For gamers, it is important that the monitor supports NVIDIA’s G-Sync variable refresh rate technology with up to 144/165 Hz maximum refresh rate. Regrettably, ViewSonic says nothing about the G-Sync range of its Elite XG270QG.

Given its positioning, the ViewSonic Elite XG270QG comes with an adjustable stand featuring an integrated mouse bungee, headphone hook, RGB ambient lighting on the back, and a brushed aluminum base. Meanwhile, the monitor offers the usual input options, with both a DisplayPort input as well as an HDMI input.

The ViewSonic Elite 27-Inch Gaming Display with Nano-IPS
  Elite XG270QG
Panel 27" IPS
Native Resolution 2560 × 1440
(16:9)
Refresh Rate 144 Hz (165Hz OC)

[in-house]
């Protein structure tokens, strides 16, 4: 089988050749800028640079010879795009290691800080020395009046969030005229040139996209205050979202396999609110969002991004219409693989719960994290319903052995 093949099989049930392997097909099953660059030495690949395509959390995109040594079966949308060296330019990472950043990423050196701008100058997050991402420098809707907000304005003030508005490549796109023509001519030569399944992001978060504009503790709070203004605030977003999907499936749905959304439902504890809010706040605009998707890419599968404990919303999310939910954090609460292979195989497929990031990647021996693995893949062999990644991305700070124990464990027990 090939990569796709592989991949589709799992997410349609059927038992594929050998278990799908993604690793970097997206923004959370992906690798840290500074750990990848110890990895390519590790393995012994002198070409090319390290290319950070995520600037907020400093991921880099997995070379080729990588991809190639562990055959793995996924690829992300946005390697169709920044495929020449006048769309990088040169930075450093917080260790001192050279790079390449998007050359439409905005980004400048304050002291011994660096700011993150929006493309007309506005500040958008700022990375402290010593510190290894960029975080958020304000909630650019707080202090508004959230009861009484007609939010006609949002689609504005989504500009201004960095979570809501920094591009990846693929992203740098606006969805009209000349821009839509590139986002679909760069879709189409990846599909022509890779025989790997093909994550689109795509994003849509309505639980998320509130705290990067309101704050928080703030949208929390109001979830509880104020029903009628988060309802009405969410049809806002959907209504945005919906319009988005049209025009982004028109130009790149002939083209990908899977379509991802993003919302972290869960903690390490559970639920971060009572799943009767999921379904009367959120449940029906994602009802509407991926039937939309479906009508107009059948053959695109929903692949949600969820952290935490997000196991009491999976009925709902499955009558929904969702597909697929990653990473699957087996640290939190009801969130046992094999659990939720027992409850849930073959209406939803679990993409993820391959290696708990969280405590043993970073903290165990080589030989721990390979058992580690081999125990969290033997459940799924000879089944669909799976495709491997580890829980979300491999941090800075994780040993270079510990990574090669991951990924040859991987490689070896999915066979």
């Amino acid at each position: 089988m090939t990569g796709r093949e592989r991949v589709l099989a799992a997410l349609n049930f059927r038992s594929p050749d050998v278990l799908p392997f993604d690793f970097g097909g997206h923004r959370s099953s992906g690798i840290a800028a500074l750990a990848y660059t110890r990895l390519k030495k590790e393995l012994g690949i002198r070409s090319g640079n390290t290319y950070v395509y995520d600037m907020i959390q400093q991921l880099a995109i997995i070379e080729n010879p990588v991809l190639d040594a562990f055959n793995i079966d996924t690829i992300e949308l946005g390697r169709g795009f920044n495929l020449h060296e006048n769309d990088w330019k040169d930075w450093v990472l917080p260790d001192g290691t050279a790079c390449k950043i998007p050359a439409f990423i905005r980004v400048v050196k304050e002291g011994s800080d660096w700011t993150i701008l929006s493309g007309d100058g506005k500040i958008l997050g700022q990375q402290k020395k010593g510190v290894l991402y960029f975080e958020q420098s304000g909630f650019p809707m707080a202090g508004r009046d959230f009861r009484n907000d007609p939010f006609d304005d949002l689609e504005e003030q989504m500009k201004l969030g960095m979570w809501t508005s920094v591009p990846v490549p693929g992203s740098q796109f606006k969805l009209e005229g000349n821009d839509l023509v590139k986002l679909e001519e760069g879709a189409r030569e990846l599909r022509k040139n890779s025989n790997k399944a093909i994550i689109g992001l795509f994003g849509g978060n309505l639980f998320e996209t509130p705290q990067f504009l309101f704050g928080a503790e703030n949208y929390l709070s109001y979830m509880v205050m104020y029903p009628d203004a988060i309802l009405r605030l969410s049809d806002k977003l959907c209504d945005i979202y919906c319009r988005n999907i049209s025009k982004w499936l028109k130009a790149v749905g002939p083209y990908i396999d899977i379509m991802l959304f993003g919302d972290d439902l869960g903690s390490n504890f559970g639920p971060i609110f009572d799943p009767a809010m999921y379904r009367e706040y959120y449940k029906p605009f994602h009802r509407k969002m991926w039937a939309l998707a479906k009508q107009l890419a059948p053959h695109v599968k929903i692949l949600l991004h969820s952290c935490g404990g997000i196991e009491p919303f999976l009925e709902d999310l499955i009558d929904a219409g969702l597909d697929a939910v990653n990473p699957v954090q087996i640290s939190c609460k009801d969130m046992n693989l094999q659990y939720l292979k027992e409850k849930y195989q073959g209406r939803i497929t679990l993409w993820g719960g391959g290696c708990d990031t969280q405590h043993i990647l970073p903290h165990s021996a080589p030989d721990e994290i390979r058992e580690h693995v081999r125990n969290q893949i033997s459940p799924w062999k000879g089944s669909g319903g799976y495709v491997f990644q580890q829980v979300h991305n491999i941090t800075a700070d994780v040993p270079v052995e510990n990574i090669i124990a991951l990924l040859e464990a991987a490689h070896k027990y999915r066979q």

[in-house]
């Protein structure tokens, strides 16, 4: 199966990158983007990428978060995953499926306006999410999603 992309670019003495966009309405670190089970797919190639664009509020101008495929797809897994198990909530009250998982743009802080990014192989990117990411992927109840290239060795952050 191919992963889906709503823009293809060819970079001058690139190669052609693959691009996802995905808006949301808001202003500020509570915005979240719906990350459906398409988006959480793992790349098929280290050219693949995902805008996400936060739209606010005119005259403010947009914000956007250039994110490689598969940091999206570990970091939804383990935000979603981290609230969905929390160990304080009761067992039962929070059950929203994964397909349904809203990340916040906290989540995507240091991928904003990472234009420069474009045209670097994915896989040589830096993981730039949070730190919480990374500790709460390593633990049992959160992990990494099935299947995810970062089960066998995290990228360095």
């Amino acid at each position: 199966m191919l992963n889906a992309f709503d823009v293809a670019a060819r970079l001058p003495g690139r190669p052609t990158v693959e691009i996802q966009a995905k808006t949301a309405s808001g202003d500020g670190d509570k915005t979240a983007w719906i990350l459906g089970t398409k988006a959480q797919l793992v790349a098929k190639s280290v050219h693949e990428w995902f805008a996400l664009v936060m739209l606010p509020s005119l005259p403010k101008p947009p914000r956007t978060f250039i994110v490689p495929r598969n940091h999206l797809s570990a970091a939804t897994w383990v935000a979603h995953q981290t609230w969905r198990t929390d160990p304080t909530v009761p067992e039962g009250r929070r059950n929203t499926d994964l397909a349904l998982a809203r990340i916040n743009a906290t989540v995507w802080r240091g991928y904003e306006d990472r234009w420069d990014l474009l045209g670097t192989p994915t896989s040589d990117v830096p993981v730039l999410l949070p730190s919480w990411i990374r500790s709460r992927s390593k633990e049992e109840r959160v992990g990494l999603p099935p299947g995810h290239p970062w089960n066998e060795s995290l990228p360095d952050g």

Dynamic Refresh Rate Technology NVIDIA G-Sync
Range ?
Response Time 1 ms (gray-to-gray)
Brightness 350 cd/m²
Contrast ?
Color Gamut 98% DCI-P3
Viewing Angles 178°/178° horizontal/vertical (?)
Curvature none
Inputs 1 × DisplayPort 1.2
1 × HDMI 2.0
USB Hub 3x USB-A 3.0
Audio 2 W speakers
Proprietary Enhancements ?
Stand Height yes
Tilt yes
Swivel no
Power Consumption Idle ?
Typical ?
Maximum ?
MSRP $599.99

ViewSonic’s Elite XG270QG will be available this November at a price of $599.99.

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Source: ViewSonic

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  • Smell This - Monday, September 30, 2019 - link

    I like ViewSonic stuff but using late-2017 LG tech on late-2019 monitors with a $600 price tag is !$#@%^#! sheet.